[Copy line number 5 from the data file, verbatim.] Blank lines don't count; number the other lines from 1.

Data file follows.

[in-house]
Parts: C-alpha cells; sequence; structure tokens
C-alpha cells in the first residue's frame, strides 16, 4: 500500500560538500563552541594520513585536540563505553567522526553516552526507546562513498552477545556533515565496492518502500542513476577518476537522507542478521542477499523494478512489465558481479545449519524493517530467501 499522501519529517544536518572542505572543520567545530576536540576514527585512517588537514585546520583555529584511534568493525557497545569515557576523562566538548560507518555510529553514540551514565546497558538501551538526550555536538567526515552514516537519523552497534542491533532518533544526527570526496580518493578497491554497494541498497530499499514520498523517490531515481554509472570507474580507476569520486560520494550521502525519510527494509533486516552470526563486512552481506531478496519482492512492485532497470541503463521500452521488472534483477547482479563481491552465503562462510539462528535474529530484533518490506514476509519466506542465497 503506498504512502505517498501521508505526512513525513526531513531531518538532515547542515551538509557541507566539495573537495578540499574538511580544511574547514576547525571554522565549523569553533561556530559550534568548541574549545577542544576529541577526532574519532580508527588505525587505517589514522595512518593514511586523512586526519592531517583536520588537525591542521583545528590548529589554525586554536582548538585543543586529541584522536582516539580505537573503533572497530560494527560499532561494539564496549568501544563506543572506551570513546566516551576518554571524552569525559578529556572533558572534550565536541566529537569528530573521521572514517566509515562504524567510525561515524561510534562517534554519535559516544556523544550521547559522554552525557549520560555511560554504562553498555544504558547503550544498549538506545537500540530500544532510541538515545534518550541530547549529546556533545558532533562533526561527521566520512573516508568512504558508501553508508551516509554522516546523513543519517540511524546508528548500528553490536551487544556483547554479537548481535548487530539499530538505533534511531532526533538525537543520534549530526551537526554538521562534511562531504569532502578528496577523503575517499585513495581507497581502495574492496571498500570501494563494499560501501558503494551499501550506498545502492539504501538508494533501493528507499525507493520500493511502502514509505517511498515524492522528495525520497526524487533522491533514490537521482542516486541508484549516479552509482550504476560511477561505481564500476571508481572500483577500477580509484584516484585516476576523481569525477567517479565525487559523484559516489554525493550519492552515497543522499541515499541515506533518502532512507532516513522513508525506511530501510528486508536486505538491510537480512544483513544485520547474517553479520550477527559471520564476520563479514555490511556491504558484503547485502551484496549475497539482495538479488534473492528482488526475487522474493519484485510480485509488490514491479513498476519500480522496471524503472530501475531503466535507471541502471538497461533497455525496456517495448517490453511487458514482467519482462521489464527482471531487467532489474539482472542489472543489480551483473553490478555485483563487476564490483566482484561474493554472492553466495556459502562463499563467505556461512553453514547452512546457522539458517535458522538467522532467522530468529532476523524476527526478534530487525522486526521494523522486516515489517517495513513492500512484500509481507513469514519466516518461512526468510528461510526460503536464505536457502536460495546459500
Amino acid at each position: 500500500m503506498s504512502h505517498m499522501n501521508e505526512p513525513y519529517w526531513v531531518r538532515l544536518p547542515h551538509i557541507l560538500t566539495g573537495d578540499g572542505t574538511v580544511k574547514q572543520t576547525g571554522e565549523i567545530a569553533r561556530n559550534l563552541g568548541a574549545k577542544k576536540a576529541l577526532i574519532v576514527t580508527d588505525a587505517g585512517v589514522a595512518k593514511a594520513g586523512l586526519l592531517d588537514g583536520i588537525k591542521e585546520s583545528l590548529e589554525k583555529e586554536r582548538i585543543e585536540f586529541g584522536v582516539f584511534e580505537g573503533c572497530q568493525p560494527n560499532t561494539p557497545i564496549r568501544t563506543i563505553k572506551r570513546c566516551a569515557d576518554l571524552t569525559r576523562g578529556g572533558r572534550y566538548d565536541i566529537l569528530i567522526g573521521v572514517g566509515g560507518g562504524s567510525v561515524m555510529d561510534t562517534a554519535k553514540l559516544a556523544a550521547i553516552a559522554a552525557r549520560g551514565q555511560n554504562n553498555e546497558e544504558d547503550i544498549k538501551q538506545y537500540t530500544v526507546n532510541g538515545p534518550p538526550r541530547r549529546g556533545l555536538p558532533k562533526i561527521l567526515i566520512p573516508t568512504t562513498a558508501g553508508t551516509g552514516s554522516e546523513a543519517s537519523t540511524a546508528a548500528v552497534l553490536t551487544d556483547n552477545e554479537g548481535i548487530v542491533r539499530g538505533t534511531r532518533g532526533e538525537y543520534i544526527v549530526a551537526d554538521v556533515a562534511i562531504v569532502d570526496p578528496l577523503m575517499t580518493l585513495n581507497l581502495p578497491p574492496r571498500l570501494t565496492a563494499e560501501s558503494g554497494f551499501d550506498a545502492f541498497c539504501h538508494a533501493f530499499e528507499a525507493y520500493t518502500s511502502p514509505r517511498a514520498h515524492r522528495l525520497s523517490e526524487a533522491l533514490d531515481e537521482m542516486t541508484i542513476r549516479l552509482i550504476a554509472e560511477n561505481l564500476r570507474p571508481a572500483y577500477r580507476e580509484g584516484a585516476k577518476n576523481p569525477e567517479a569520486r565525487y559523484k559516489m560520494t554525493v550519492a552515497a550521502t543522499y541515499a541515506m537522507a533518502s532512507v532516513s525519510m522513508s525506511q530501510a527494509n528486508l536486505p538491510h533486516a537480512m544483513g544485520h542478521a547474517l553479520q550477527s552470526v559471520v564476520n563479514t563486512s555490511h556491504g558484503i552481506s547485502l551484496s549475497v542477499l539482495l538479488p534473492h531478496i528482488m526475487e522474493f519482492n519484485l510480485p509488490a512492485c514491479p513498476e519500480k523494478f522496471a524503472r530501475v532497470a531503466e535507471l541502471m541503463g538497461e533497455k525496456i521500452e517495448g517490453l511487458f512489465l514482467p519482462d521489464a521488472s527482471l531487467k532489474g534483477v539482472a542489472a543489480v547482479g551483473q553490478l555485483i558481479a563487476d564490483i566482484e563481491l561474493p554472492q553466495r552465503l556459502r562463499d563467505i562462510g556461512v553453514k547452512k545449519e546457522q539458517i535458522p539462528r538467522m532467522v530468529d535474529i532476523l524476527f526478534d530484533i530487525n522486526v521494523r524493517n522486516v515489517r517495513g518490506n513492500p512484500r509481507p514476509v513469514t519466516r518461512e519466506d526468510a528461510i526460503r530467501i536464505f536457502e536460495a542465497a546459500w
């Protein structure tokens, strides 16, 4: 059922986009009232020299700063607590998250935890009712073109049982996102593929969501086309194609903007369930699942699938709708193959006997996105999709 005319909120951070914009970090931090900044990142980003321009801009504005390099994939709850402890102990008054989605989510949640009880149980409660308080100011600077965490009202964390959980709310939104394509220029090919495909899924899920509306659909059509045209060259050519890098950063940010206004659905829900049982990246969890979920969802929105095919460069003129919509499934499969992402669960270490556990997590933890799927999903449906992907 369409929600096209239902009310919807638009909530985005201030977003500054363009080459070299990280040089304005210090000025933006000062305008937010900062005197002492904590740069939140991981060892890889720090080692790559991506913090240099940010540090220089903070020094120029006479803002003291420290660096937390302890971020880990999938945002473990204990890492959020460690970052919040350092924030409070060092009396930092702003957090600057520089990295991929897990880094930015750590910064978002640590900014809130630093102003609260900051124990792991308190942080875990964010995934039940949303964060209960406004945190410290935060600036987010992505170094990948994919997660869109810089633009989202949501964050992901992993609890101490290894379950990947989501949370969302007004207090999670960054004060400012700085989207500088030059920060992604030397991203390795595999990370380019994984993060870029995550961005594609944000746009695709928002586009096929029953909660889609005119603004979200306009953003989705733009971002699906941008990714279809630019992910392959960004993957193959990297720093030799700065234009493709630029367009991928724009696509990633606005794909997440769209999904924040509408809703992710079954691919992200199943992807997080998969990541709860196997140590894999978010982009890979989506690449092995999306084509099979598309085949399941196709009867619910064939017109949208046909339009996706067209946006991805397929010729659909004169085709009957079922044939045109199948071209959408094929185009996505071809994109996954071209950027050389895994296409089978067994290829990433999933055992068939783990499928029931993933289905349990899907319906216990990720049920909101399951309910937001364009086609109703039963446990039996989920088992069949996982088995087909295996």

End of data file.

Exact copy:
């Protein structure tokens, strides 16, 4: 059922986009009232020299700063607590998250935890009712073109049982996102593929969501086309194609903007369930699942699938709708193959006997996105999709 005319909120951070914009970090931090900044990142980003321009801009504005390099994939709850402890102990008054989605989510949640009880149980409660308080100011600077965490009202964390959980709310939104394509220029090919495909899924899920509306659909059509045209060259050519890098950063940010206004659905829900049982990246969890979920969802929105095919460069003129919509499934499969992402669960270490556990997590933890799927999903449906992907 369409929600096209239902009310919807638009909530985005201030977003500054363009080459070299990280040089304005210090000025933006000062305008937010900062005197002492904590740069939140991981060892890889720090080692790559991506913090240099940010540090220089903070020094120029006479803002003291420290660096937390302890971020880990999938945002473990204990890492959020460690970052919040350092924030409070060092009396930092702003957090600057520089990295991929897990880094930015750590910064978002640590900014809130630093102003609260900051124990792991308190942080875990964010995934039940949303964060209960406004945190410290935060600036987010992505170094990948994919997660869109810089633009989202949501964050992901992993609890101490290894379950990947989501949370969302007004207090999670960054004060400012700085989207500088030059920060992604030397991203390795595999990370380019994984993060870029995550961005594609944000746009695709928002586009096929029953909660889609005119603004979200306009953003989705733009971002699906941008990714279809630019992910392959960004993957193959990297720093030799700065234009493709630029367009991928724009696509990633606005794909997440769209999904924040509408809703992710079954691919992200199943992807997080998969990541709860196997140590894999978010982009890979989506690449092995999306084509099979598309085949399941196709009867619910064939017109949208046909339009996706067209946006991805397929010729659909004169085709009957079922044939045109199948071209959408094929185009996505071809994109996954071209950027050389895994296409089978067994290829990433999933055992068939783990499928029931993933289905349990899907319906216990990720049920909101399951309910937001364009086609109703039963446990039996989920088992069949996982088995087909295996």